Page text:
With the convergence of PR and investor relations, PR pros working for publicly traded companies need to be sensitive to changes in regulatory compliance requirements.
The US Securities and Exchange Commission recently issued an interpretive guidance release that potentially affects all corporate communicators who deal with “material” (market-moving) information. PR pros need to be knowledgeable about the SEC's current thinking.
Unfortunately, the SEC guidance paper lacks clarity on the key point of public disclosure; it has generated considerable confusion in the marketplace as to the SEC's real intent.
According to Regulation Fair Disclosure (Reg FD), listed companies are obligated to distribute material news to all market participants equally. Reg FD was implemented to do away with market abuses that allowed privileged investors – with advance access to corporate decisions – to trade before the market at large had the opportunity to digest the same news.
Reg FD is widely seen as an unqualified success. The advent of simultaneous, real-time disclosure platforms enables all investors to have equal and unrestricted access to price-sensitive corporate developments.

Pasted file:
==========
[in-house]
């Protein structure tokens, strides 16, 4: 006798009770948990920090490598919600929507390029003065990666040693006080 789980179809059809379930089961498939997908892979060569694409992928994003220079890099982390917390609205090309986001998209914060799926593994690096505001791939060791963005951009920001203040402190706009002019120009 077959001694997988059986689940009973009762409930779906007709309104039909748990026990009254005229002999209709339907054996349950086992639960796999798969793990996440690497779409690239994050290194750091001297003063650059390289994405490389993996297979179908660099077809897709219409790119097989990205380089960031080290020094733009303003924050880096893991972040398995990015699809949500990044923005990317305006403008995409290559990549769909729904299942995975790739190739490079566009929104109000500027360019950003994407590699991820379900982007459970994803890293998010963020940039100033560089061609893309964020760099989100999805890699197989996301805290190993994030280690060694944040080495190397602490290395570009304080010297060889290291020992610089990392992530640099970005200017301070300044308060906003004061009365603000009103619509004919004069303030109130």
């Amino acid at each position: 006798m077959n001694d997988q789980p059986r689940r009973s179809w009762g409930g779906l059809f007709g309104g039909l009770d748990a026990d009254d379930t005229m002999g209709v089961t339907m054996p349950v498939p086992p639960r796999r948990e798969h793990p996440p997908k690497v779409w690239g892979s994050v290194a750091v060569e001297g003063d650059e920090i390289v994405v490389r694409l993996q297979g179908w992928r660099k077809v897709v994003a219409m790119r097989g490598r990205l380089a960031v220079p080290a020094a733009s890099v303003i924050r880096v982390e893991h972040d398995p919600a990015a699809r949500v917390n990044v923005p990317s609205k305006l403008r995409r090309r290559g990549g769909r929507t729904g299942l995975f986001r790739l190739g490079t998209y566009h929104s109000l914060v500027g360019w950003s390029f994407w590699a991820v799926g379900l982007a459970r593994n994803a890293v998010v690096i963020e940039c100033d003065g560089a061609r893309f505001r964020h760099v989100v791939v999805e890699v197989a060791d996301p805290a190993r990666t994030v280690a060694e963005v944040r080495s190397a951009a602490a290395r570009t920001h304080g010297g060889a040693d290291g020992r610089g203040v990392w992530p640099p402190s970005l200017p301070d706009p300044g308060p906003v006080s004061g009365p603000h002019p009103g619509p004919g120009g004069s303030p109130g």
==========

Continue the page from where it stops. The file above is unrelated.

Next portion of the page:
Rather than reinforce shaky public confidence in our equity markets, the agency's musings on the uses of corporate Web sites for communicating material information might have the reverse effect. The absence of assurances that access to material news is simultaneous, and in real time will lead to investor inequality and market inefficiencies – troubling trends for skittish retail investors.
In Business Wire's view, any hint of endorsement for the use of Web sites to communicate material news compromises the true intent of Reg FD. It is also out of step with the clear direction of the global financial markets; regulators in Europe and Asia are embracing what is often called the “North American” disclosure model, and adapting the paradigm for their own jurisdictions. The bottom line is today's disclosure framework works extremely well and shouldn't be tinkered with.
Web proponents have a valid argument with their assertions that RSS feeds, corporate Web sites, and blogs should play a major role in a listed company's IR strategy. Business Wire is in agreement that these powerful distribution channels should be part of every IRO's communications arsenal. They are welcome adjuncts – not standalone alternatives – to a proven disclosure platform.
For today's PR pro, the reality is that keeping abreast of regulatory changes is on par with tracking the latest new media applications.
Neil Hershberg is SVP of global media at Business Wire.